- The next third after the thirteenth is just the root of the scale. You’ve now used every possible note in your chord.
Click each image to play the scale on the aQWERTYon.
There’s a broad diversity of harmonic practices being used out there in the world of blues-based popular music, rock in particular. While a given song may not use a lot of scales and chords, the relationships between those scales and chords is rarely simple or obvious. You really just need to learn all of them. It takes a lot of practice. Fortunately, there is a single scale that works in every situation, which I’ll get to at the end of this post.
If you’re interested in learning more about chords and emotions, take my online course.
The short-lived Russian composer Vasily Kalinnikov wrote this particularly lovely piece of music:
If you listen to this piece at 6:16, there’s a particularly beautiful and tragic chord progression. It’s in the key of E-flat, but I transposed it into C for ease of understanding:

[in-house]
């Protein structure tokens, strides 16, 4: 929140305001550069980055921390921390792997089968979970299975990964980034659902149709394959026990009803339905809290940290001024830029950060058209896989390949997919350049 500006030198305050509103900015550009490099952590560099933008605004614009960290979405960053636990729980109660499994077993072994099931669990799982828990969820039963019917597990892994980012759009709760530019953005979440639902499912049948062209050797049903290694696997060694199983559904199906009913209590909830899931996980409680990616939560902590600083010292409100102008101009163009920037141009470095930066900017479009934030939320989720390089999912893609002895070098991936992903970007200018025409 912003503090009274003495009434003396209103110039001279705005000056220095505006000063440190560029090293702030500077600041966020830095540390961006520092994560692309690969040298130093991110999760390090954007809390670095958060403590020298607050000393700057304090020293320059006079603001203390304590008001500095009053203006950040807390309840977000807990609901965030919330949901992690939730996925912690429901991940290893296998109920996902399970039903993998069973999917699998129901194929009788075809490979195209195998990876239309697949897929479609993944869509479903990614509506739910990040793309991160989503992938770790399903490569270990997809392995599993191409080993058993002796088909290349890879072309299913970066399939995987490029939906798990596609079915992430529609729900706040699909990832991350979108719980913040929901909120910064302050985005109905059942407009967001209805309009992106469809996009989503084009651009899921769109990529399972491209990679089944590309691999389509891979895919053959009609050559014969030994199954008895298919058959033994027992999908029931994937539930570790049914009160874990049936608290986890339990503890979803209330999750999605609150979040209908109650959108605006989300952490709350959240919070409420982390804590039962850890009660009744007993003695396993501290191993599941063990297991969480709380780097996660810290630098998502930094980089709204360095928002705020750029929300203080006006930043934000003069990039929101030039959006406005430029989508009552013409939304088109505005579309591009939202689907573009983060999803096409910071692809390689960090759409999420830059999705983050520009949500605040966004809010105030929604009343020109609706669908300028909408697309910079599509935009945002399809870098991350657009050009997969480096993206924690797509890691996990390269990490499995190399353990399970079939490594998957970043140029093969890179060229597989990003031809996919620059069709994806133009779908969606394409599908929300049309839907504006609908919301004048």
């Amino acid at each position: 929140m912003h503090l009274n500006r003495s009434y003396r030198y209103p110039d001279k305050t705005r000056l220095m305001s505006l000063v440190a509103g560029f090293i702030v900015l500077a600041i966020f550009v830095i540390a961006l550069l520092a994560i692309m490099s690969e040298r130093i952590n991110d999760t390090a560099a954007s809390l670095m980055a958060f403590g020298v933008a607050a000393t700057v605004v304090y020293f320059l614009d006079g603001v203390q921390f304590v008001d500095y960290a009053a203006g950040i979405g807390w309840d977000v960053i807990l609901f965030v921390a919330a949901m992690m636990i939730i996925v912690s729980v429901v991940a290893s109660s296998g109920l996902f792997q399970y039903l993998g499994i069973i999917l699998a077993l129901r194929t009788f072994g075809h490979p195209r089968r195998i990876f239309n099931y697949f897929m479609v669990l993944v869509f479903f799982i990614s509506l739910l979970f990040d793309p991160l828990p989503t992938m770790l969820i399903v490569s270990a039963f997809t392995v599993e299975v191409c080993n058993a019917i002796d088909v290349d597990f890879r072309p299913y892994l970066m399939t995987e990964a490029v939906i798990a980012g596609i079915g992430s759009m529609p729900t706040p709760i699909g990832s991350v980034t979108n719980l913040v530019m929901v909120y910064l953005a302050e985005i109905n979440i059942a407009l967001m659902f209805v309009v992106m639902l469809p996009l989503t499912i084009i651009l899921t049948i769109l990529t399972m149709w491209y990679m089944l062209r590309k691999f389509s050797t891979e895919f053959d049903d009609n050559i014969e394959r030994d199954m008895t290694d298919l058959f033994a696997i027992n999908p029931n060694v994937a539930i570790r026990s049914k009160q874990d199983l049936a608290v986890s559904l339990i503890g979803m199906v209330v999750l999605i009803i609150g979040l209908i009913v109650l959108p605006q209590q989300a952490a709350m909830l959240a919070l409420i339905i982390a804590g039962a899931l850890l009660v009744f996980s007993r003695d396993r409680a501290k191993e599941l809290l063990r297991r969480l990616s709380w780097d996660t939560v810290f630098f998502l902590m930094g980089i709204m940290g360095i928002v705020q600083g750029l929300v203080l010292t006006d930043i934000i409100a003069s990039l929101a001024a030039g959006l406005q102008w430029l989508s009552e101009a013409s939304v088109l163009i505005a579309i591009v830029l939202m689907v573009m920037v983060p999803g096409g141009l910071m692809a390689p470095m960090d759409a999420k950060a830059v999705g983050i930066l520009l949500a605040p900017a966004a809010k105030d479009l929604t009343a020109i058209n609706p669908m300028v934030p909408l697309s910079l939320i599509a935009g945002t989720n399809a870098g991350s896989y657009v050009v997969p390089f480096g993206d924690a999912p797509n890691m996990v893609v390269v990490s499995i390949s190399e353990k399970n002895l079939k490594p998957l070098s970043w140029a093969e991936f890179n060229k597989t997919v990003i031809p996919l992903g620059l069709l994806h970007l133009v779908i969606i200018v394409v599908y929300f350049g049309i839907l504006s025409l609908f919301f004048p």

I mentally refer to this progression as the Willie Nelson turnaround, because I first heard it in his classic recording of “I’d Have To Be Crazy”, written not by Willie, but by Steven Fromholz. I had the pleasure of performing this tune many times back in my country music days, and it makes a great lullaby for my kids.
The version of the progression in “I’d Have To Be Crazy” uses a different harmonic rhythm, and starts on the I chord instead of vi, but the emotional effect is the same. Willie’s tune is in E, but again, I transposed into C for easier comparison.
Here’s a mashup of Kalinnikov and Willie:
When I was a kid, I’d listen to music and wonder, why is this chord progression so much more satisfying than that one? Now I know the answer: secondary dominants, chords that temporarily change the key in a logical-sounding way. If you want to take your songwriting in a more sophisticated direction, you definitely want to get hip to secondary dominants.